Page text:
The Day After

I wrote this blog post the day after I left Cañar in my notebook while we were all still in Quito. I didn’t get a chance to type it up that same day (parasites were slowly killing me), and I just imagined I would get back to it a little bit later when my stomach didn’t feel like it was tossed into a blender…


But I didn’t reopen that journal entry until May 29th. I think mostly out of fear…fear of dealing with all that emotion. It is really easy to turn the page on things when you don’t think about it and instead pack it all up for a cold rainy day. But that's how bigger problems get created, when you avoid the gooshy, heart breaky stuff. So here’s a peek inside my brain the day after I left Cañar, April 5th:


I think right now I just can’t handle how quickly it all slips away. One life to the next. Worlds change so quickly. Back in Cañar I had a life. I had a family that expected me for dinner and worried about what time I got home. I had responsibilities. I had students who waited for our classes to start and rushed to me in the morning to ask when. Back in Cañar I had friends. People I made plans with, who messaged me, who asked me to hang out. People who missed me and wondered where I was. I had coworkers who invited me to meetings and lunches and parades. I had people who included me in their worlds even if it was just a short amount of time. Back in Cañar I had people who knew me and waved at me as I walked by, stopped and talked to me on the street, and people who honked their car to greet me as I walked from one place to another along the curvy, cobblestone streets. I know people tell me that I will cherish these memories and carry them with me for the rest of my life, but how do I grapple with and share these memories when it is such an abrupt stop? I know it’s not “the end,” and I will see these people again, but in one ten hour bus ride, all of a sudden, my life is completely flipped. I’m floating here―in limbo―waiting for the new chapter of my life to begin while I lament the one that just closed.


That life in Cañar was mine. With people and responsibilities that really mattered to me. I got to the point with Global Citizen Year where I forgot I was in a program. Sure, at first my ties to Cañar were stitched by duty to my program. I went to school everyday in September and October because my program made me. Then I went home and sat in my room because I didn’t know what else to do, just waiting for dinner. Then I would spend time with my host family because of a feeling that I needed to interact with them. But slowly those different threads began to be sewn. I did things because I wanted to, not out of obligation. I made plans, I lost track that I was there with a program and that the things I was doing were initially based out of the initial sense of duty. I completely forgot.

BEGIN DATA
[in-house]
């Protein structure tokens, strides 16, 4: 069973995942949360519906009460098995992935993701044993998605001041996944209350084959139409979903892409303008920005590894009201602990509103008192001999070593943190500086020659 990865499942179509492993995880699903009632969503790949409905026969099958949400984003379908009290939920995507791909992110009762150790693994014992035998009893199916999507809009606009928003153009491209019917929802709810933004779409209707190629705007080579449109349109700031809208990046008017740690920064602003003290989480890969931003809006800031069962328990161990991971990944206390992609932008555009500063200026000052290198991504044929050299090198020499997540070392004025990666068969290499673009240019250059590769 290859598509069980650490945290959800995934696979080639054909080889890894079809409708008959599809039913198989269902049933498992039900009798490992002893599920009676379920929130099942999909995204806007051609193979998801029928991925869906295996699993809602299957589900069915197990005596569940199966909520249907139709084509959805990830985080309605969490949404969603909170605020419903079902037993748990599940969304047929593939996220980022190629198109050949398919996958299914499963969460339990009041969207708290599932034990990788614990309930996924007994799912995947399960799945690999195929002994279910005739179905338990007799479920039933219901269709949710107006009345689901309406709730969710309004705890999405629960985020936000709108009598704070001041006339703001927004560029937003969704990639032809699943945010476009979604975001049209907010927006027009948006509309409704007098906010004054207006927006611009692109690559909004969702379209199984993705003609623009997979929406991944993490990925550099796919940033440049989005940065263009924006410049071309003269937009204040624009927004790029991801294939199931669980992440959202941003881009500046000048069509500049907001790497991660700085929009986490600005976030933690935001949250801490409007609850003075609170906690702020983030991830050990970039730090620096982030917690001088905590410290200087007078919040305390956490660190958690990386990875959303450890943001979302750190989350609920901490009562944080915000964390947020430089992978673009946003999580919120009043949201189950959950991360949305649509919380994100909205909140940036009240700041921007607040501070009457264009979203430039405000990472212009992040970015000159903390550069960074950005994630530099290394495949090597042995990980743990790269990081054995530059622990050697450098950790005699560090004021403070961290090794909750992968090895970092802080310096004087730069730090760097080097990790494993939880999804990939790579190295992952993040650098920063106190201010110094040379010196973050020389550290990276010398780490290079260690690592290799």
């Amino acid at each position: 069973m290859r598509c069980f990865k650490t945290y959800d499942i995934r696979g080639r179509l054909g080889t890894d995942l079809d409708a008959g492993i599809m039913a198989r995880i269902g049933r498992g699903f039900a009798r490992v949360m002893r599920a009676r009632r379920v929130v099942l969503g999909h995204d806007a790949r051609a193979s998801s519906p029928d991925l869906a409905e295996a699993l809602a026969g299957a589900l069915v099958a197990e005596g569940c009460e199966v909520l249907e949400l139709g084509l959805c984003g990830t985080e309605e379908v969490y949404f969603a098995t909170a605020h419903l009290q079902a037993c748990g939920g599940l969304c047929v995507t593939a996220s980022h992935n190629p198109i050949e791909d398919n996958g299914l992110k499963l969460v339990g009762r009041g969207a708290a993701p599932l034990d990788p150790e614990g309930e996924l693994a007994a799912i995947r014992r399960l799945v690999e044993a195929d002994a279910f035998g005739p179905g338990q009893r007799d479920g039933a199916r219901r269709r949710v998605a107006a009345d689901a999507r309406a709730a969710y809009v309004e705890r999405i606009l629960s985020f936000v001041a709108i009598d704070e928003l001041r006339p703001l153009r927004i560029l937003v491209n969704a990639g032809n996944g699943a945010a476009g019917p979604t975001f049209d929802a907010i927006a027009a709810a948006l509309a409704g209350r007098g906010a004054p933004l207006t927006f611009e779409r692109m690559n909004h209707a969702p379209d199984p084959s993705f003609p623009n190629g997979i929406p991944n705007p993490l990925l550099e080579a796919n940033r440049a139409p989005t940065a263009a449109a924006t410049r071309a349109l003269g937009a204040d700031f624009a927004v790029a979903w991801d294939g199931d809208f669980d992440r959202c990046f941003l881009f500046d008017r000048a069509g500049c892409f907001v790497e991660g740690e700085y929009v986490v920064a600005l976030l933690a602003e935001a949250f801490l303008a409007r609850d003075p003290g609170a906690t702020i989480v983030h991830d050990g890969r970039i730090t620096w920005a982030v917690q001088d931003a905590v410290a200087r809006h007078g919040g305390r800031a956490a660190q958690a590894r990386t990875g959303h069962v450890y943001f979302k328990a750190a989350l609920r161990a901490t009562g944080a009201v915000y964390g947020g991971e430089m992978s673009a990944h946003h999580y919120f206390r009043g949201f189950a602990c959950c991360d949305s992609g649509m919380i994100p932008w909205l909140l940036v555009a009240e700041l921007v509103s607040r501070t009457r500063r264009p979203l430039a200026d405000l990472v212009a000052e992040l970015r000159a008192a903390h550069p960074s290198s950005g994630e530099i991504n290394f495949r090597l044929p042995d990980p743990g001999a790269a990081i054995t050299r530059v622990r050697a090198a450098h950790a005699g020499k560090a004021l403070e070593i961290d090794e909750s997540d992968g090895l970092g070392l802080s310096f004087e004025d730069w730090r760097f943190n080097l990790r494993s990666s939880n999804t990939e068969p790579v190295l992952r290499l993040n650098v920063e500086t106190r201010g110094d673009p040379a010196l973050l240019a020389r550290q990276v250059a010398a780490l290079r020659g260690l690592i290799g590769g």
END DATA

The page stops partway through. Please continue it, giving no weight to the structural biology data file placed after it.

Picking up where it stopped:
Upon those duties, I started to build a life though…to fabricate my own world in Cañar. I forgot about my life back home and focused only on my community. And now to be taken out of Cañar, I just feel so lost. The life I know now is gone, and I’m not exactly sure how to go back or even understand the life I had before. I am still thinking about the people who were in my life in Cañar because that’s all I know. But now I’m not there with them, and they're not here with me, and it all just feels so odd. How can I just be pulled away from the people I cared so much about and who I shared a life with? I can go back and visit or message with them on Whatsapp, but those are only brief interactions. I can’t be there, present and living, for the period of time I was there. And right now I just have no idea how to grieve. The empty space I feel right now is just so immense because I’m in limbo between two worlds. I really don’t want to accept that the last one has ended, and I’m really scared to re enter the old one because right now it feels a lifetime away. I’m trying to be patient with myself, but I can’t help but to want all of this pain and emptiness I feel to go away.

I suppose a lot of those estranged emotions haven’t numbed too much either, the likely cause of my delayed response to this entry. It is something I really should work on: owning the experience. It is so easy to get lost in it all and forget. Avoiding all the intricacies of my year is much easier than taking it all head own. So when someone asks, “how was your trip?”―the typical reply is short and sweet. Actually, when showed my family a slideshow of photos from my year, I broke down during the car ride back with my mom. I had compiled of course well over a hundred photos (turns out it’s really hard to package a year up and wrap it in a nice little bow tie), so I had to breeze through them, worried they would get bored with the long stories. But on the ride back driving home, as I was alone with my thoughts, I began to weep. Then my mom turned to me and told me what I truly needed to hear: “Honey, you have so many memories and so much importance attached to each one of those photos, simply skimming through them upsets you because it devalues how much they mean to you. You can’t sum it up in a short slideshow.”


And that is so true. I can’t sum it all up in a sentence. That doesn’t mean I need to spill my entire eight months and emotional ups and downs on someone in a casual conversation either, but it does mean that I can’t devalue it, especially for my own sanity. I may be thousands of miles away now, but that doesn’t change the fact that it all happened. Even though it has been nearly two months, I still miss it all and still do feel in limbo sometimes. I bounce between the two worlds it seems, depending on the day. It's a continual process and test of my patience as I adapt to all the change in my life at the moment. No matter the time that passes since the day I left though, it really doesn’t change how I felt then and how much I missed it. I will always miss it and I will always be grateful.